|Avril 70abb4303a||6 months ago|
|cli||9 months ago|
|contrib/kana-hash||1 year ago|
|include||1 year ago|
|node||1 year ago|
|src||6 months ago|
|.gitignore||10 months ago|
|Cargo.toml||6 months ago|
|LICENSE||1 year ago|
|Makefile||8 months ago|
|README.org||1 year ago|
|build.rs||10 months ago|
|package-binaries||1 year ago|
Kana mnemonic hashes
uguu~ using the default salt.
The dynamic library is built with
Rust, and the CLI example program is built with
The default build configuration builds both the dynamic library, static library, and the CLI example program and copies them to
/usr/local/bin/kana-hash respectively. Also installed is the C header to
$ make && sudo make install
The install path can be changed by editing the
INSTALL-INCLUDE paths in the Makefile.
To remove installed binaries, run:
$ sudo make uninstall
The Makefile contains some other build directives.
libkhash builds the shared and static library with native architecture optimisations enabled.
If you are intending to move the libraries to another architecture, this might not be desireable.
To build without such optimisations, run:
$ make khash-nonative
To build and run all tests, run:
$ make test
make directive builds both the library and the CLI example program.
To build just the CLI example program, run:
$ cd cli && make
This library is written in Rust and has a Rust library target. See Rustdocs for details
A header file is provided for C programs wanting to use the khash interface.
Documented more fully in ./include/khash.h.
All symbols defined here begin with either
KHASH_ (for macros) or
To create a context
#include <khash.h> const char* input_salt = "salt!"; const char* input_data = "some data to hash". khash_context ctx; assert(khash_new_context(KHASH_ALGO_SHA256, KHASH_SALT_TYPE_SPECIFIC, input_salt, strlen(input_salt), &ctx) == KHASH_SUCCESS, "khash_new_context() failed.");
Find the buffer length we need and allocate a buffer.
size_t length; assert(khash_length(&ctx, input_data, strlen(input_data), &length) == KHASH_SUCCESS, "khash_length() failed.");
Create the buffer and hash, then print the result to
char* buffer = alloca(length+1); assert(khash_do(&ctx, input_data, strlen(input_data), buffer, length) == KHASH_SUCCESS, "khash_do() failed."); buffer[length+1] = 0; // Ensure we have a NUL terminator. setlocale(LC_ALL, ""); //Ensure we can print UTF-8. printf("Kana hash: %s\n", buffer);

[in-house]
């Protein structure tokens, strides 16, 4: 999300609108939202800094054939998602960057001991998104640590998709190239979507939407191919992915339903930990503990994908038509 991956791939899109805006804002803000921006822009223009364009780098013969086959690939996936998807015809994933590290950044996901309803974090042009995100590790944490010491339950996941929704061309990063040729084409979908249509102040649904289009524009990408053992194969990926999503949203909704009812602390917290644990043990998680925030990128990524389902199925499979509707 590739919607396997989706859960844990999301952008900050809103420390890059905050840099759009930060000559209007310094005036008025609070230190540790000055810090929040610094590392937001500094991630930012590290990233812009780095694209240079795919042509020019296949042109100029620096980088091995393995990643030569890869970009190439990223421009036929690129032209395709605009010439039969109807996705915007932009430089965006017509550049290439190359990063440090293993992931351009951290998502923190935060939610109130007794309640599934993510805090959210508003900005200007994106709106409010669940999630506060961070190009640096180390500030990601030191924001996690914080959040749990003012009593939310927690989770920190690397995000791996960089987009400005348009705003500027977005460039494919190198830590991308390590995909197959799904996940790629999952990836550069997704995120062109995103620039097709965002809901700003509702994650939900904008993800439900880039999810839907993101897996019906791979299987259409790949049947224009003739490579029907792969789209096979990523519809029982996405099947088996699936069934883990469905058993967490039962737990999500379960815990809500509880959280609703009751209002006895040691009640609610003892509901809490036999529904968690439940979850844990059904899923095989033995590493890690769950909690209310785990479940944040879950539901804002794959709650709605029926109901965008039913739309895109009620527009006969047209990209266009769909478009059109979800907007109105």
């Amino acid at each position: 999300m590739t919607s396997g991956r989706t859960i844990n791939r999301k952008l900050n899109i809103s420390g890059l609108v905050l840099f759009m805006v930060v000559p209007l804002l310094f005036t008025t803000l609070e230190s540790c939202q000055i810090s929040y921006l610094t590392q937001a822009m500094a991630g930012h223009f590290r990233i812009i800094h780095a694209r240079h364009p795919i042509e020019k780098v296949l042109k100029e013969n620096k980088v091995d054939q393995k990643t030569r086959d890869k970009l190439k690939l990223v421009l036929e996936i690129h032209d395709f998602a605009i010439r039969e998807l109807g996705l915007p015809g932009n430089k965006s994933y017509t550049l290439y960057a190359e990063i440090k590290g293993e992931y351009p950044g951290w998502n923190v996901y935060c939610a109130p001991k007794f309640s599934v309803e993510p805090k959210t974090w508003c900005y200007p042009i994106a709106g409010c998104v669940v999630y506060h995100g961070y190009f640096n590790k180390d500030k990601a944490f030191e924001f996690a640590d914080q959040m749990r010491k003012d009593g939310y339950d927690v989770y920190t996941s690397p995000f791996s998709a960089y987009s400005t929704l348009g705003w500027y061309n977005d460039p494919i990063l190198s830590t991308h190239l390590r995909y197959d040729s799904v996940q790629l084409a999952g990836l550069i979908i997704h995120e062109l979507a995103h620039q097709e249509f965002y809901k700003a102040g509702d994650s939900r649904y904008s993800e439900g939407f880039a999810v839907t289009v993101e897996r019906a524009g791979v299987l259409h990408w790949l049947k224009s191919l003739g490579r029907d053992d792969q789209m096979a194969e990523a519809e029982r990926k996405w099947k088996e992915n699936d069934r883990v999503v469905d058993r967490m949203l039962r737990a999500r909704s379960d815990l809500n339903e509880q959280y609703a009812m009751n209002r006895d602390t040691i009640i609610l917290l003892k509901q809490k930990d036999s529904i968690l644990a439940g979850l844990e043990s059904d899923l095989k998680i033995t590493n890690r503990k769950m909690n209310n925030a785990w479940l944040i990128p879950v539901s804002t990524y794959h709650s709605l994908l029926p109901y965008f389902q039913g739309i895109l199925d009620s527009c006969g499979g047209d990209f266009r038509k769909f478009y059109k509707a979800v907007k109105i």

Alternatively, we can allocate the max length needed instead of calculating it.
size_t length; assert(khash_max_length(KHASH_ALGO_SHA256, strlen(input_data), &length) == KHASH_SUCCESS, "khash_max_length() failed."); char* buffer = alloca(length+1); memset(buffer, 0, length+1); //Ensure NUL terminators.
All macros defined are for options.
They cannot be combied as flags.
KHASH_ALGO_ prefixed ones are for use as the algo parameter in the
KHASH_SALT_TYPE_ prefixed ones are for use as the salt_type parameter.
KHASH_ERROR_ prefixed ones each indicate an error code returned by all of the functions.
||The default algorithm used by the library (truncated SHA256)|
||CRC32 checksum algorithm|
||CRC64 checksum algorithm|
||SHA256 hash algorithm|
||SHA256 truncated to 64-bits|
||The default static salt used by the library|
||A provided salt, as the data and of the size parameter passed to
||A randomly generated salt|
||The code returned by all of the functions when the operation was successful|
||There was an IO error|
||The was a text formatting related error|
||There was a hash length mismatch|
||The random number generator failed|
||There was an unknown error or the stack attempted to unwind past the FFI boundary.|
There are 2 exported structs, although you will rarely need to access their members directly.
||A salt allocated into a context by
|salt_type||The type of the salt.|
|size||The size of the salt.|
|body||A pointer to the body of the salt. (The memory allocated here is not guaranteed to be of the provided size.)|
||A context for the
|algo||The algorithm for this context.|
|flags||Placeholder for potential flags added in the future. Currently unused.|
|salt||The allocated salt. You shouldn't directly mess with this field.|
All defined functions return either
KHASH_SUCCESS or one of the
KHASH_ERROR_ values above.
||algo, salt_type, data, size, output||Creates a new context for use with other
||ctx||Free a context allocated with
||src, dst||Clone a context allocated with
||ctx, data, size, length||Compute the length required to hold the output string for